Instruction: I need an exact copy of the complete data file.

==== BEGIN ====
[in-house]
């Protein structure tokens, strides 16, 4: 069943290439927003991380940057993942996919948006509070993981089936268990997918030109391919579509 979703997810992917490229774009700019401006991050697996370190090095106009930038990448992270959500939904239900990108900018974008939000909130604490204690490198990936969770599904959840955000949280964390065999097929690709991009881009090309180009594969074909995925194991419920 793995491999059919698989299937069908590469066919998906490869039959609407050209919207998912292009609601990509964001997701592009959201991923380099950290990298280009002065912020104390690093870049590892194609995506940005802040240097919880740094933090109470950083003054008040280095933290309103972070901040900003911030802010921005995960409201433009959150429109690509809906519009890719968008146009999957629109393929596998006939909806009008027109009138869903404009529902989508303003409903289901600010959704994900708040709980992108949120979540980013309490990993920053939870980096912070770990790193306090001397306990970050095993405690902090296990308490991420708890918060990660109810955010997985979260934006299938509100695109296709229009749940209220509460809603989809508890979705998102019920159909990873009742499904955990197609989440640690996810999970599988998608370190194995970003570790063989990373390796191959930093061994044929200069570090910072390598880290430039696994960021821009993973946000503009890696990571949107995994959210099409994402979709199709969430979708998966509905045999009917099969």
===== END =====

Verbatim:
[in-house]
């Protein structure tokens, strides 16, 4: 069943290439927003991380940057993942996919948006509070993981089936268990997918030109391919579509 979703997810992917490229774009700019401006991050697996370190090095106009930038990448992270959500939904239900990108900018974008939000909130604490204690490198990936969770599904959840955000949280964390065999097929690709991009881009090309180009594969074909995925194991419920 793995491999059919698989299937069908590469066919998906490869039959609407050209919207998912292009609601990509964001997701592009959201991923380099950290990298280009002065912020104390690093870049590892194609995506940005802040240097919880740094933090109470950083003054008040280095933290309103972070901040900003911030802010921005995960409201433009959150429109690509809906519009890719968008146009999957629109393929596998006939909806009008027109009138869903404009529902989508303003409903289901600010959704994900708040709980992108949120979540980013309490990993920053939870980096912070770990790193306090001397306990970050095993405690902090296990308490991420708890918060990660109810955010997985979260934006299938509100695109296709229009749940209220509460809603989809508890979705998102019920159909990873009742499904955990197609989440640690996810999970599988998608370190194995970003570790063989990373390796191959930093061994044929200069570090910072390598880290430039696994960021821009993973946000503009890696990571949107995994959210099409994402979709199709969430979708998966509905045999009917099969």